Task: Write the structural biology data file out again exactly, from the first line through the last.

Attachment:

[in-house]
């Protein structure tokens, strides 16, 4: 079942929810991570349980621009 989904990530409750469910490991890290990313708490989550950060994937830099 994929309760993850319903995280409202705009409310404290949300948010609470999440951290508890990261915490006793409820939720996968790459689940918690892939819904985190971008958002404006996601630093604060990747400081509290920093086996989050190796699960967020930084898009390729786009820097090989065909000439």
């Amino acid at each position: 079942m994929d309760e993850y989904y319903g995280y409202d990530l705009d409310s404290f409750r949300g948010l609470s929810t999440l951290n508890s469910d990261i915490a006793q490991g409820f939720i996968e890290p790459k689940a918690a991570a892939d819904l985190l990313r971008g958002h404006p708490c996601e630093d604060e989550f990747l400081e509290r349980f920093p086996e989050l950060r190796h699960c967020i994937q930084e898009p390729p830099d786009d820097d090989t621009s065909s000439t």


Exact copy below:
[in-house]
């Protein structure tokens, strides 16, 4: 079942929810991570349980621009 989904990530409750469910490991890290990313708490989550950060994937830099 994929309760993850319903995280409202705009409310404290949300948010609470999440951290508890990261915490006793409820939720996968790459689940918690892939819904985190971008958002404006996601630093604060990747400081509290920093086996989050190796699960967020930084898009390729786009820097090989065909000439």
């Amino acid at each position: 079942m994929d309760e993850y989904y319903g995280y409202d990530l705009d409310s404290f409750r949300g948010l609470s929810t999440l951290n508890s469910d990261i915490a006793q490991g409820f939720i996968e890290p790459k689940a918690a991570a892939d819904l985190l990313r971008g958002h404006p708490c996601e630093d604060e989550f990747l400081e509290r349980f920093p086996e989050l950060r190796h699960c967020i994937q930084e898009p390729p830099d786009d820097d090989t621009s065909s000439t």